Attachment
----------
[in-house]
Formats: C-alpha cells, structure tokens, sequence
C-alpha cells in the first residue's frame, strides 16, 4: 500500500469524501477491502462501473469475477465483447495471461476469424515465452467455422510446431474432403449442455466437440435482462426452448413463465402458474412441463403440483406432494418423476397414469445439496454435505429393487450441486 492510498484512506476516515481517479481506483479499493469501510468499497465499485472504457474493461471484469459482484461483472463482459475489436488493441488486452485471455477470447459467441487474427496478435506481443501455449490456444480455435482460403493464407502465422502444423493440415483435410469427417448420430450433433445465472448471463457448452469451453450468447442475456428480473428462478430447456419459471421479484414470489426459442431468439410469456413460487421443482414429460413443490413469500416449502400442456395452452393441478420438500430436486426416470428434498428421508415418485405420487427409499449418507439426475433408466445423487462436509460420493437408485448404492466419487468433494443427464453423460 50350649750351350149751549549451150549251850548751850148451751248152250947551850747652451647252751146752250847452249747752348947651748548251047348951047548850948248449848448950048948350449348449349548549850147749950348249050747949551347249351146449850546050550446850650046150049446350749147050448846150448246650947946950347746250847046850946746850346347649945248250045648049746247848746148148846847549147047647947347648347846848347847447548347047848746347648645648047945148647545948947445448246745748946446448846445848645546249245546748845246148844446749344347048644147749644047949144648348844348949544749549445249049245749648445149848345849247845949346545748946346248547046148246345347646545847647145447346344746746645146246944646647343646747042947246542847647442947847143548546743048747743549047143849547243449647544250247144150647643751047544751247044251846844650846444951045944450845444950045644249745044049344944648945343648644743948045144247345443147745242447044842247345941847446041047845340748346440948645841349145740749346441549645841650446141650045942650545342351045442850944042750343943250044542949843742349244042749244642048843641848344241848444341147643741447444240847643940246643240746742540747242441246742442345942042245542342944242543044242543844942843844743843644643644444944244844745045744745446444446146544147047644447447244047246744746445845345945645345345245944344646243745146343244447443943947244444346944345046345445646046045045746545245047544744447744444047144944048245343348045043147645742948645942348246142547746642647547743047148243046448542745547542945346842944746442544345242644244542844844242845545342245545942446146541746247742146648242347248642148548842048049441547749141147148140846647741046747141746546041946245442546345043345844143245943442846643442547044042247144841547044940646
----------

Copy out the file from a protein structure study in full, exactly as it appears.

[in-house]
Formats: C-alpha cells, structure tokens, sequence
C-alpha cells in the first residue's frame, strides 16, 4: 500500500469524501477491502462501473469475477465483447495471461476469424515465452467455422510446431474432403449442455466437440435482462426452448413463465402458474412441463403440483406432494418423476397414469445439496454435505429393487450441486 492510498484512506476516515481517479481506483479499493469501510468499497465499485472504457474493461471484469459482484461483472463482459475489436488493441488486452485471455477470447459467441487474427496478435506481443501455449490456444480455435482460403493464407502465422502444423493440415483435410469427417448420430450433433445465472448471463457448452469451453450468447442475456428480473428462478430447456419459471421479484414470489426459442431468439410469456413460487421443482414429460413443490413469500416449502400442456395452452393441478420438500430436486426416470428434498428421508415418485405420487427409499449418507439426475433408466445423487462436509460420493437408485448404492466419487468433494443427464453423460 50350649750351350149751549549451150549251850548751850148451751248152250947551850747652451647252751146752250847452249747752348947651748548251047348951047548850948248449848448950048948350449348449349548549850147749950348249050747949551347249351146449850546050550446850650046150049446350749147050448846150448246650947946950347746250847046850946746850346347649945248250045648049746247848746148148846847549147047647947347648347846848347847447548347047848746347648645648047945148647545948947445448246745748946446448846445848645546249245546748845246148844446749344347048644147749644047949144648348844348949544749549445249049245749648445149848345849247845949346545748946346248547046148246345347646545847647145447346344746746645146246944646647343646747042947246542847647442947847143548546743048747743549047143849547243449647544250247144150647643751047544751247044251846844650846444951045944450845444950045644249745044049344944648945343648644743948045144247345443147745242447044842247345941847446041047845340748346440948645841349145740749346441549645841650446141650045942650545342351045442850944042750343943250044542949843742349244042749244642048843641848344241848444341147643741447444240847643940246643240746742540747242441246742442345942042245542342944242543044242543844942843844743843644643644444944244844745045744745446444446146544147047644447447244047246744746445845345945645345345245944344646243745146343244447443943947244444346944345046345445646046045045746545245047544744447744444047144944048245343348045043147645742948645942348246142547746642647547743047148243046448542745547542945346842944746442544345242644244542844844242845545342245545942446146541746247742146648242347248642148548842048049441547749141147148140846647741046747141746546041946245442546345043345844143245943442846643442547044042247144841547044940646